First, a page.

There is always a hot new thing in research, particularly in molecular biology. Your characters will know about it and talk about it. Labs who are strapped for funding will yearn for it, and labs who have funding a plenty will subtly flaunt how much Hot New Thing they have. Because it is the “Hot New Thing,” labs will sometimes use it even if it’s not a good fit. When I was in graduate school, the hot new thing was DNA microarray. I still remember the thrill of running our first microarray, and then the subsequent horror of looking at the massive amount of data it gave us and thinking, “What do we do now?” When I visited the well-funded virology lab, there were subtle displays of power in the way they talked about microarray. It wasn’t something they did consciously. But it was there all the same: a slight emphasis on the impressive number of microarrays they were able to run, little repetitive details dropped about the capacity and quality of their microarray equipment, a lingering discussion about their future plans for this still-new technique.
If you are writing realistic science fiction and want to use today’s Hot New Thing, it’s CRISPR. Go read about it and prepare to have your mind blown.
If you are writing speculative science fiction and want to invent a Hot New Thing, here are three characteristics to consider:
- Ease of use: Anytime a technique can perform a similar job as an already existing technique, but do it cheaper or faster, that is very exciting and newsworthy in the lab.
- Ability to gather information and data: One reason DNA microarray was SUCH a big deal when I was in graduate school is because it delivered orders of magnitude more data than similar techniques. Its strength ended up being a dual weakness, because with SO much information it becomes a statistical challenge to separate the pertinent from the useless, but the shear jump in the amount of data was one that we couldn’t help drooling over.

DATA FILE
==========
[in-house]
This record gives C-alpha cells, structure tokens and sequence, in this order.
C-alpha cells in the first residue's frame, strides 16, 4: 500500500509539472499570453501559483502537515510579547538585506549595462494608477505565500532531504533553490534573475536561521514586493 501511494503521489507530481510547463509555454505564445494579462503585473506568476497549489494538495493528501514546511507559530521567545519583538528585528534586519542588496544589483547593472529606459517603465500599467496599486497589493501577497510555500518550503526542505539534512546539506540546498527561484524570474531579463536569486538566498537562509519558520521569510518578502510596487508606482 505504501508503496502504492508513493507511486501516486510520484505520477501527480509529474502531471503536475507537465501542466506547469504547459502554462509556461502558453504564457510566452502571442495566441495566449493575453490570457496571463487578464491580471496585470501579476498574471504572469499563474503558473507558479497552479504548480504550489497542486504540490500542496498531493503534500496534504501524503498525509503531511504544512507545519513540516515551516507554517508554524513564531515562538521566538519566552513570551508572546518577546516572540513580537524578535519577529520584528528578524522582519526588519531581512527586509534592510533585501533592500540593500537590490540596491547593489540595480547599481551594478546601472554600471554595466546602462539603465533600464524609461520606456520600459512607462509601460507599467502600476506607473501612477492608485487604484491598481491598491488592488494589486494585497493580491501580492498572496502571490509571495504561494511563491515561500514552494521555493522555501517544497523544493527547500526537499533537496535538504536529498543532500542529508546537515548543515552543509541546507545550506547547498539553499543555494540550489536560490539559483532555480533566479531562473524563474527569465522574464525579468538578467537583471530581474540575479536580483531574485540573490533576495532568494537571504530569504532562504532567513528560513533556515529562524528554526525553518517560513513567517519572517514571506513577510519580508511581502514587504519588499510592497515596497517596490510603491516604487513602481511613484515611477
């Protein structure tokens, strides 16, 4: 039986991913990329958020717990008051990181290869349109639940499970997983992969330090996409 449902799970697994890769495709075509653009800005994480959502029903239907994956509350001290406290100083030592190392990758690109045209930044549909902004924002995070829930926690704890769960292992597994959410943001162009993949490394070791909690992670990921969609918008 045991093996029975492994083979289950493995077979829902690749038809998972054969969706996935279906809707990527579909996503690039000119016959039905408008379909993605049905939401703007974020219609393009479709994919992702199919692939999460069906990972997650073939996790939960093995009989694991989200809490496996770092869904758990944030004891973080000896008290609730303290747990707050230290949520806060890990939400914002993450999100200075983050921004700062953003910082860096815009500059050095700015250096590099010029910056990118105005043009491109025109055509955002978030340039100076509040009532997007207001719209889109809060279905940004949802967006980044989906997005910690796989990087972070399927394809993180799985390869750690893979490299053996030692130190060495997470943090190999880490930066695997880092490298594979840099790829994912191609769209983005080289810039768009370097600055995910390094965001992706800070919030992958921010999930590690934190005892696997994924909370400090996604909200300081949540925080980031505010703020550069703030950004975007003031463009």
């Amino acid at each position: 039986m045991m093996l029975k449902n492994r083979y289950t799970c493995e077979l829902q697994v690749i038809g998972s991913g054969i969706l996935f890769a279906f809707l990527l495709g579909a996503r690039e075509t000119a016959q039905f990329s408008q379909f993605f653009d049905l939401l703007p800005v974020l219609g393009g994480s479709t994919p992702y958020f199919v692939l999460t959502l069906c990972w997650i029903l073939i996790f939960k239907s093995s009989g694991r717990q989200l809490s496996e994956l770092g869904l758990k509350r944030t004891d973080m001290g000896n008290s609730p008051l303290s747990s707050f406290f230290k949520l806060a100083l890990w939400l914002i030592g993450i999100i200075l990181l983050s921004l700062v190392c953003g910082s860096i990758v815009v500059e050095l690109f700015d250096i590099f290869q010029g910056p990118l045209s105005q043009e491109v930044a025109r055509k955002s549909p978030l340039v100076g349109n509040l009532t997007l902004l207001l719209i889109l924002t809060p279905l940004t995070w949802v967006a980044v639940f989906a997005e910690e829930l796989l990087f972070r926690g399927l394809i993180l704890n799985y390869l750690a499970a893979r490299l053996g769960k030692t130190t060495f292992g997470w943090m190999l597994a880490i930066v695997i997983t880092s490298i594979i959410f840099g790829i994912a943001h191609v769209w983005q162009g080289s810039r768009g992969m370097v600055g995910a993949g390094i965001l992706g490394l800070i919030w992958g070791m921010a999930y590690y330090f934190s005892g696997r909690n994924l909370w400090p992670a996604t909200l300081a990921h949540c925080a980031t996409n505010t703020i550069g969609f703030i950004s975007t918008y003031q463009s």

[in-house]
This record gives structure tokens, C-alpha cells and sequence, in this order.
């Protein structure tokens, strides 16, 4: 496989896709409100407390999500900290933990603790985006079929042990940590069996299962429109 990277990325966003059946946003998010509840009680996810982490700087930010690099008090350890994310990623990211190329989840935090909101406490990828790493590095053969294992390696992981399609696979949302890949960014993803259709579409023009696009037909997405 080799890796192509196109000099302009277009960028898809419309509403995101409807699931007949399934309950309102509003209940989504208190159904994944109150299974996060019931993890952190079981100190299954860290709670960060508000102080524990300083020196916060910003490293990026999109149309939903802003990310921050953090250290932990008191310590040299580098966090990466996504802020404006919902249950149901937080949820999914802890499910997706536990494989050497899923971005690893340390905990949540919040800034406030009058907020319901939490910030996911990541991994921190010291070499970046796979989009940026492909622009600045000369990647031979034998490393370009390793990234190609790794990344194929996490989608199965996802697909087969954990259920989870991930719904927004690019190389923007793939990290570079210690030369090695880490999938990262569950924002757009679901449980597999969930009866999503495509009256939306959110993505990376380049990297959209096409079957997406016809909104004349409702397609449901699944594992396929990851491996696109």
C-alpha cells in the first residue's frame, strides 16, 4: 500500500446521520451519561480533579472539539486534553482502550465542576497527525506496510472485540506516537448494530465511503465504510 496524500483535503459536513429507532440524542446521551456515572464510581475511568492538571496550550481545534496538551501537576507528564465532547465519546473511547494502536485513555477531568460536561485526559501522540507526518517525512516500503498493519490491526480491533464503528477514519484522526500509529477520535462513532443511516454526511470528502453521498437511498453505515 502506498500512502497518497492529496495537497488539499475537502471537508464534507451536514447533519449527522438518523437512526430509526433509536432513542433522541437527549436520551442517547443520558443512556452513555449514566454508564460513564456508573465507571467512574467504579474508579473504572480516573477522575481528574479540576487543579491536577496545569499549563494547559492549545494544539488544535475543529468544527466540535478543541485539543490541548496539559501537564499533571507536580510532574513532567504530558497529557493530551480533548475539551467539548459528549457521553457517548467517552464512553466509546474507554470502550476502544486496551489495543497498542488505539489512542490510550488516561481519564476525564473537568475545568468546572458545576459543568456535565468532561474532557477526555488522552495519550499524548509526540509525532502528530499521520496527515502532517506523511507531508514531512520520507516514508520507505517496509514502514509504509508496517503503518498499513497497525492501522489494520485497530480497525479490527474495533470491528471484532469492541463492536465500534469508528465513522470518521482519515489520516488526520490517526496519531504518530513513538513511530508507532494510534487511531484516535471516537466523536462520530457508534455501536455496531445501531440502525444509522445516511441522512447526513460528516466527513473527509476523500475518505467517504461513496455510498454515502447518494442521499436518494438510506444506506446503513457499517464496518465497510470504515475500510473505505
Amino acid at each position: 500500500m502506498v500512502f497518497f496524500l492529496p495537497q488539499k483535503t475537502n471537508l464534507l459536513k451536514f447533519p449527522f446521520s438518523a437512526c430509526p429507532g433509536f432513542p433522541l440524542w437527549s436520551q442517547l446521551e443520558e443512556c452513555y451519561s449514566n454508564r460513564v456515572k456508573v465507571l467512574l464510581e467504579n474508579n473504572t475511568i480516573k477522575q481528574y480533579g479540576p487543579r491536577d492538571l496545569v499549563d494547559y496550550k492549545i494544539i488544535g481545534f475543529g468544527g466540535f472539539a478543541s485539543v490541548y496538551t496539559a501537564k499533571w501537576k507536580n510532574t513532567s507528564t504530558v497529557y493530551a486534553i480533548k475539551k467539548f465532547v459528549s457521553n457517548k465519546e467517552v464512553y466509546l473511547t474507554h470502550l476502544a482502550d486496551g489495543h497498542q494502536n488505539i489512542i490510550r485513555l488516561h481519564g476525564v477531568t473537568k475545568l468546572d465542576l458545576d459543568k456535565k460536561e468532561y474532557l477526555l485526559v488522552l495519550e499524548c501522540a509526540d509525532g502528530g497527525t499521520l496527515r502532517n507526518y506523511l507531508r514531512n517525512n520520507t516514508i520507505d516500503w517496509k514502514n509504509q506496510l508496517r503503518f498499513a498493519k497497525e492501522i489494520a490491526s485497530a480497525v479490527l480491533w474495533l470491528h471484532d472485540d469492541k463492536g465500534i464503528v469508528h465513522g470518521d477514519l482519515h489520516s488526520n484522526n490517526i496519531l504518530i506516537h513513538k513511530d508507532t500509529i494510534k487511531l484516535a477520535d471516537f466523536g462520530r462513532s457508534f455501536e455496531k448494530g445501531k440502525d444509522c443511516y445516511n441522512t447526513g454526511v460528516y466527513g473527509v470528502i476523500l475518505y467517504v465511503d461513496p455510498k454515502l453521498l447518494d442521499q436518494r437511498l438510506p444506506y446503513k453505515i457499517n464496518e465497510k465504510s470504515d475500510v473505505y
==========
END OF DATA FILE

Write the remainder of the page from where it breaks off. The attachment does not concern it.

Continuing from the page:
- Something new: All chemical and molecular techniques have certain parameters and limits. There are things we can do, things we can almost do, and things we cannot do. Anytime a technique makes a previously impossible thing possible, it creates a huge stir of excitement.
For a real life example where all three characteristics came together, consider Polymerase Chain Reaction (PCR). In the early 80s, one of the limiting factors in studying DNA was the miniscule size. When you run PCR, you take a specific DNA sequence and duplicate the heck out of it, so you have enough DNA to easily manipulate and measure. Not only was this process something new, but it also increased the ability to gather data and it was extremely cheap and easy to use. PCR perfectly fit the parameters for being a “Hot New Thing.” The inventor won a Nobel prize and the application spread across the globe, becoming the most widely used technique in molecular biology.
If you know the history of the PI, how the lab is doing in the Race, and what Hot New Thing is, you will do more than make your molecular biologist readers smile. You’ll create a lab that truly feels real.